AE: Watching the film I hope that she did end up having a happy life with Ann Walker because although it was gut-wrenching that she couldn’t be with her one true love, she did at least get to live her life with someone that she could at least be herself with.
JE: It wasn’t the happiest marriage but I think it is a triumph that she found anyone at all in the period that was willing to live with her. There were frustrations between them because they are two very different characters; Anne Lister was so outgoing and Ann Walker was so introverted, but they travelled widely together.
Anne Lister died whilst they were traveling in Russia together and Ann Walker spent six months in Russia trying to get Anne Lister’s body sent back to Halifax with her diaries, which I think speaks volumes about her feelings. There is another whole film that could be written about their relationship.
AE: Did you read anything from the diaries that made you feel uncomfortable or reluctant to use in the film?
JE: Mariana did get a venereal disease from her husband, which she passed onto Anne who, in turn, passed it on to Tibbs. While my first instinct was to use everything that you wouldn’t see in a Jane Austen drama — and I’ve never seen anything about sexually transmitted diseases — in the end I thought it was a bit yucky and would sully the romance somewhat.
AE: How much of the film are your words and how much have you lifted straight from the diary?
JE: I have tried to use as many of Anne’s words as possible. Most of the voice-over is straight from the diaries. The things that you think she can’t possibly have said are probably verbatim quotes. Other than that, I tried to write in her style and use as much of the vocabulary from the diaries as possible, because she has such a wonderful droll turn of phrase, and I really wanted to bring out the humour. She is such a wry commentator on her own life and the other characters in Halifax, a trait I think she shares with Jane Austen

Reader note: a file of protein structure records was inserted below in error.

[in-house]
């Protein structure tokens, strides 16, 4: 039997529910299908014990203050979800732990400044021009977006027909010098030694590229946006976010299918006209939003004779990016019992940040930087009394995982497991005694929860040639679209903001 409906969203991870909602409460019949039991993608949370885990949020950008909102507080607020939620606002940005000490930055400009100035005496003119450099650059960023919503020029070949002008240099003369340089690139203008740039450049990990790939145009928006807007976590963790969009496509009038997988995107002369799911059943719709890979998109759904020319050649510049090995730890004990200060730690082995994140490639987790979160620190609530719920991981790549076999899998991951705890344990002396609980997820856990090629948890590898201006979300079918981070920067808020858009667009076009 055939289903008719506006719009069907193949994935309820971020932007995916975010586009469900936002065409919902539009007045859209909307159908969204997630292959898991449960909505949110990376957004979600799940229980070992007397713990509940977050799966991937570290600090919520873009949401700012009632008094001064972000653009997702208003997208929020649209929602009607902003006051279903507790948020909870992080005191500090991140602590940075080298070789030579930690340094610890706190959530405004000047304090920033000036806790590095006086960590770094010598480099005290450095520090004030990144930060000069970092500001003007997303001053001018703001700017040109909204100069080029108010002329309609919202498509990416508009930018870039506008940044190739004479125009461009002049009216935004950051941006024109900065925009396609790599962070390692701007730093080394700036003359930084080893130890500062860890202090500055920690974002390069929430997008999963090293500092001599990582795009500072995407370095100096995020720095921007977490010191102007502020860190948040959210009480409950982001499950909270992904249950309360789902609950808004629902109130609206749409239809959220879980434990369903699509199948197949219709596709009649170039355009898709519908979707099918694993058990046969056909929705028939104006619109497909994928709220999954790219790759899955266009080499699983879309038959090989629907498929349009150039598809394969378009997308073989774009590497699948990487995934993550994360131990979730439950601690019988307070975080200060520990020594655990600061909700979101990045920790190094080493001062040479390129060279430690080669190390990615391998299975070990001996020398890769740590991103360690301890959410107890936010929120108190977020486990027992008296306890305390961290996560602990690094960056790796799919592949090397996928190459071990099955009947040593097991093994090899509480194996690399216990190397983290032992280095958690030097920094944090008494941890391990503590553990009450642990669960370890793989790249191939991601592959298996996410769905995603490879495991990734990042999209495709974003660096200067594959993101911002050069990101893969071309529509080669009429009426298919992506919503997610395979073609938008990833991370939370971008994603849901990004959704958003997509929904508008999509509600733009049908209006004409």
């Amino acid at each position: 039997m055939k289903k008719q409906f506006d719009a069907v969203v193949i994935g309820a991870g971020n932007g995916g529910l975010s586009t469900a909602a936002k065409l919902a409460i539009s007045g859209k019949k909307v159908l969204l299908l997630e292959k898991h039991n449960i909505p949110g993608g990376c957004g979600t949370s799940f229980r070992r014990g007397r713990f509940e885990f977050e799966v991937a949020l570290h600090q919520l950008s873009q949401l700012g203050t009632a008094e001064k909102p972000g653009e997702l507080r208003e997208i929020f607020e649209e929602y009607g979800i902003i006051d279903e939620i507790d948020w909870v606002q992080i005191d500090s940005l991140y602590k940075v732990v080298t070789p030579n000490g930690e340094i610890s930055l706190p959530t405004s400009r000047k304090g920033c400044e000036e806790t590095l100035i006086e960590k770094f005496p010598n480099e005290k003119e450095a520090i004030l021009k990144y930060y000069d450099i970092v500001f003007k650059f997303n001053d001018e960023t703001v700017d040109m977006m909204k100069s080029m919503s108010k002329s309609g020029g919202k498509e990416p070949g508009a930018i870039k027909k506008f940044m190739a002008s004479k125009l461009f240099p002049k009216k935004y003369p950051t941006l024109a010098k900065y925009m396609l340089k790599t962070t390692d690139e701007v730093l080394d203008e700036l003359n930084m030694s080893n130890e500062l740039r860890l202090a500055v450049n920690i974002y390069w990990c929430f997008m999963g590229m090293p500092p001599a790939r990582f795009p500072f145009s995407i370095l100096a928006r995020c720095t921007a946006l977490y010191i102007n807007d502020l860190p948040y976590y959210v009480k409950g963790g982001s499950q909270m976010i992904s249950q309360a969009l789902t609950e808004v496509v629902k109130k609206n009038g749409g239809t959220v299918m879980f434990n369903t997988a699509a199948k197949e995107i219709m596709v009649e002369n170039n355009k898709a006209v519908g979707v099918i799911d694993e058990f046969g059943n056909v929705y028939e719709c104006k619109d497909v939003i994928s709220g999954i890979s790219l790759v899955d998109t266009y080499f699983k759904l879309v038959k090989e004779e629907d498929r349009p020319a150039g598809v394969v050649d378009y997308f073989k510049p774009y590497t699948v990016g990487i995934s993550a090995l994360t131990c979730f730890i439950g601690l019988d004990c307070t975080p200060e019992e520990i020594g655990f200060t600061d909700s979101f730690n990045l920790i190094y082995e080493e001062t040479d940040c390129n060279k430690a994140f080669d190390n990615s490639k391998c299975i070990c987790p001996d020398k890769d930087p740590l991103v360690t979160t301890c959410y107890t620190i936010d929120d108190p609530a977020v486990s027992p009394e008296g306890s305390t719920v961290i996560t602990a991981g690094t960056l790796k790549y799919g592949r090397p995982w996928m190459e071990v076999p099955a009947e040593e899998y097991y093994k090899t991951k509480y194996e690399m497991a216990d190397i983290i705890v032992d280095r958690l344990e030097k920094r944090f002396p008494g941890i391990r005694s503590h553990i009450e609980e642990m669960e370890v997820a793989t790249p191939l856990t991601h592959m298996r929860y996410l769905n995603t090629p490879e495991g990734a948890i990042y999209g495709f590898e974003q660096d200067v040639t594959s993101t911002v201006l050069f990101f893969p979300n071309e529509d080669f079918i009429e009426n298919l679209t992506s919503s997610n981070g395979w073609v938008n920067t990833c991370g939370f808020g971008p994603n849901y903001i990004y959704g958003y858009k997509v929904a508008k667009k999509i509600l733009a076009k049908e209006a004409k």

AE: The film is much funnier than we had anticipated because we had put it into the Andrew Davies screenplay adaptation box — did you feel a pressure to get yourself out of that box by making it especially funny?
JE: I was really keen to do things differently. I think in a sense the Sarah Waters adaptations are coming-out stories, but I love that this story kicks off with Anne and Marianna as fully-fledged lesbians in the midst of an affair. So their story is not about how they come to terms with their feelings, but rather how they sustain their relationship against all the odds.
AE: We think Maxine Peake’s performance as Anne Lister is brilliant, what did you think of the choice of cast?
JE: I was hoping and praying they would get the right Anne Lister, and when I was told that Maxine Peake had accepted it I did a little jump for joy. She commits so fully to her roles and she really did this with Anne Lister — she gave everything to it. She also has such a brilliant light touch with humour. I was worried that they might cast someone over earnest, but she has the right balance of humour, strength and vulnerability. I think she nailed it, and Helena Whitbread, who knows Anne Lister better than anyone said she approved too.
AE: Director James Kent’s speech at the premiere was very moving. He talked about his pride, as a gay director, that this film will resonate so strongly with people watching — is this something you feel as a gay writer?
JE: I think for me personally, there was so much I could identify with in the diaries and I think for all gay women there will be much to identify with. From a lesbian point of view, Anne Lister is an important part of history and the fact that until now, it has been an untold history, makes the film feel important and exciting too. But ultimately it’s a universal story about the highs and lows of love. I hope it resonates in some way with everyone who watches it.